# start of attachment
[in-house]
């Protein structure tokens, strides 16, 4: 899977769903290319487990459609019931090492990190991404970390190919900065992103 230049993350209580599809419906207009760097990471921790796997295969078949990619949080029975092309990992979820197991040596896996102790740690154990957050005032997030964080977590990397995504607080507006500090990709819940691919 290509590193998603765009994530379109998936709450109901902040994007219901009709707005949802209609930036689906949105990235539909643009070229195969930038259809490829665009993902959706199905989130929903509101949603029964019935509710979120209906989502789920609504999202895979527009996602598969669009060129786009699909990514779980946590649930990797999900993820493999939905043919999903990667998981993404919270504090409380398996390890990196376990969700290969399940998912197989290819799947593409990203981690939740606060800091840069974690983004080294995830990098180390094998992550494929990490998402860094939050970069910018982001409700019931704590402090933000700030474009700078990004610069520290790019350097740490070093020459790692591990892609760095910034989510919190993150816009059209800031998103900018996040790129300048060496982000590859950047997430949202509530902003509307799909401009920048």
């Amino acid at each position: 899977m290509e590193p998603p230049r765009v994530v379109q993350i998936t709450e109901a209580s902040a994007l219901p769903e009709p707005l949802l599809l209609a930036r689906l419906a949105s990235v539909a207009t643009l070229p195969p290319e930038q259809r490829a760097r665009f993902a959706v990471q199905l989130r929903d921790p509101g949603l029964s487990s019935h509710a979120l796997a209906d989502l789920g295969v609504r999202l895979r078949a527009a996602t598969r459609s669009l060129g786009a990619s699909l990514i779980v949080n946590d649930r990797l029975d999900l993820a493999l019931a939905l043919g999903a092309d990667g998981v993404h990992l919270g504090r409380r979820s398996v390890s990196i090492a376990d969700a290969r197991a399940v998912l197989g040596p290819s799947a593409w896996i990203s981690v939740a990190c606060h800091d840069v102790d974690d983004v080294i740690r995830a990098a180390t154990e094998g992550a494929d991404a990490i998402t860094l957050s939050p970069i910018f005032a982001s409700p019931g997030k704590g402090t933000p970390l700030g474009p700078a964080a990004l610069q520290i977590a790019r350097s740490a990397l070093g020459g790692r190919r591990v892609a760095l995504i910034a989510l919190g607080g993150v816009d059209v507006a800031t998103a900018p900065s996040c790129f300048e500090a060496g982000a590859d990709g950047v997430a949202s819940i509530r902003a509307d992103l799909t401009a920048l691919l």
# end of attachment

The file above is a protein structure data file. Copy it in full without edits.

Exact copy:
[in-house]
């Protein structure tokens, strides 16, 4: 899977769903290319487990459609019931090492990190991404970390190919900065992103 230049993350209580599809419906207009760097990471921790796997295969078949990619949080029975092309990992979820197991040596896996102790740690154990957050005032997030964080977590990397995504607080507006500090990709819940691919 290509590193998603765009994530379109998936709450109901902040994007219901009709707005949802209609930036689906949105990235539909643009070229195969930038259809490829665009993902959706199905989130929903509101949603029964019935509710979120209906989502789920609504999202895979527009996602598969669009060129786009699909990514779980946590649930990797999900993820493999939905043919999903990667998981993404919270504090409380398996390890990196376990969700290969399940998912197989290819799947593409990203981690939740606060800091840069974690983004080294995830990098180390094998992550494929990490998402860094939050970069910018982001409700019931704590402090933000700030474009700078990004610069520290790019350097740490070093020459790692591990892609760095910034989510919190993150816009059209800031998103900018996040790129300048060496982000590859950047997430949202509530902003509307799909401009920048």
């Amino acid at each position: 899977m290509e590193p998603p230049r765009v994530v379109q993350i998936t709450e109901a209580s902040a994007l219901p769903e009709p707005l949802l599809l209609a930036r689906l419906a949105s990235v539909a207009t643009l070229p195969p290319e930038q259809r490829a760097r665009f993902a959706v990471q199905l989130r929903d921790p509101g949603l029964s487990s019935h509710a979120l796997a209906d989502l789920g295969v609504r999202l895979r078949a527009a996602t598969r459609s669009l060129g786009a990619s699909l990514i779980v949080n946590d649930r990797l029975d999900l993820a493999l019931a939905l043919g999903a092309d990667g998981v993404h990992l919270g504090r409380r979820s398996v390890s990196i090492a376990d969700a290969r197991a399940v998912l197989g040596p290819s799947a593409w896996i990203s981690v939740a990190c606060h800091d840069v102790d974690d983004v080294i740690r995830a990098a180390t154990e094998g992550a494929d991404a990490i998402t860094l957050s939050p970069i910018f005032a982001s409700p019931g997030k704590g402090t933000p970390l700030g474009p700078a964080a990004l610069q520290i977590a790019r350097s740490a990397l070093g020459g790692r190919r591990v892609a760095l995504i910034a989510l919190g607080g993150v816009d059209v507006a800031t998103a900018p900065s996040c790129f300048e500090a060496g982000a590859d990709g950047v997430a949202s819940i509530r902003a509307d992103l799909t401009a920048l691919l």